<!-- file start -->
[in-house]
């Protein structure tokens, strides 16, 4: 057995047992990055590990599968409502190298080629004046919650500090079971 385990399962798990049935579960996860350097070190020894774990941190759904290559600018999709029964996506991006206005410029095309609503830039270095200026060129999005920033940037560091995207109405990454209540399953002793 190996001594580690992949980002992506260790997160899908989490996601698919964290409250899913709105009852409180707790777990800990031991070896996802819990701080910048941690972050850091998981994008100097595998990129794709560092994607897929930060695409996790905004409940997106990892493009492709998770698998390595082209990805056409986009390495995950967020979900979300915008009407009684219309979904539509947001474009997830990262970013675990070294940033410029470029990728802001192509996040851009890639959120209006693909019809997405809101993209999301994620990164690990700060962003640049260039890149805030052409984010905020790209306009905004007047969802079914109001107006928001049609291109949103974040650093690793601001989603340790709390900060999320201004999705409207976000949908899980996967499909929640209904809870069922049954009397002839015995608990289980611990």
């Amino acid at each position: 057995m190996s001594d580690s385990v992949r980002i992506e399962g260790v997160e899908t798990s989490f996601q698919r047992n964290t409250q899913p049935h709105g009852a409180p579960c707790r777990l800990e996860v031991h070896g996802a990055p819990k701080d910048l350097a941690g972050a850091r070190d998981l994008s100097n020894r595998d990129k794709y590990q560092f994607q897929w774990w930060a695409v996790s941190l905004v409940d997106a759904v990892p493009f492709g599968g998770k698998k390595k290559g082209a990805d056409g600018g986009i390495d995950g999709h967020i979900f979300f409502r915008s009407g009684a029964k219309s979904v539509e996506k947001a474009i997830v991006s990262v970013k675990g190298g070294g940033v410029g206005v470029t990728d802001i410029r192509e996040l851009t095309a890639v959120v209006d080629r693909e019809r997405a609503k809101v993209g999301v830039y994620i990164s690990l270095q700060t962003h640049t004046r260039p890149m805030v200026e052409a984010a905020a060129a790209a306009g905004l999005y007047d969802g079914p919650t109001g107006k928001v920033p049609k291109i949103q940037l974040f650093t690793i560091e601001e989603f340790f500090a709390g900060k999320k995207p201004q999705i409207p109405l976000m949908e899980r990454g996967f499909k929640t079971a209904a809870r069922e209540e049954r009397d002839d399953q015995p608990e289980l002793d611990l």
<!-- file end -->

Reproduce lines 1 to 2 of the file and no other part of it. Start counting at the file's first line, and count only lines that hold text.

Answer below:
[in-house]
């Protein structure tokens, strides 16, 4: 057995047992990055590990599968409502190298080629004046919650500090079971 385990399962798990049935579960996860350097070190020894774990941190759904290559600018999709029964996506991006206005410029095309609503830039270095200026060129999005920033940037560091995207109405990454209540399953002793 190996001594580690992949980002992506260790997160899908989490996601698919964290409250899913709105009852409180707790777990800990031991070896996802819990701080910048941690972050850091998981994008100097595998990129794709560092994607897929930060695409996790905004409940997106990892493009492709998770698998390595082209990805056409986009390495995950967020979900979300915008009407009684219309979904539509947001474009997830990262970013675990070294940033410029470029990728802001192509996040851009890639959120209006693909019809997405809101993209999301994620990164690990700060962003640049260039890149805030052409984010905020790209306009905004007047969802079914109001107006928001049609291109949103974040650093690793601001989603340790709390900060999320201004999705409207976000949908899980996967499909929640209904809870069922049954009397002839015995608990289980611990």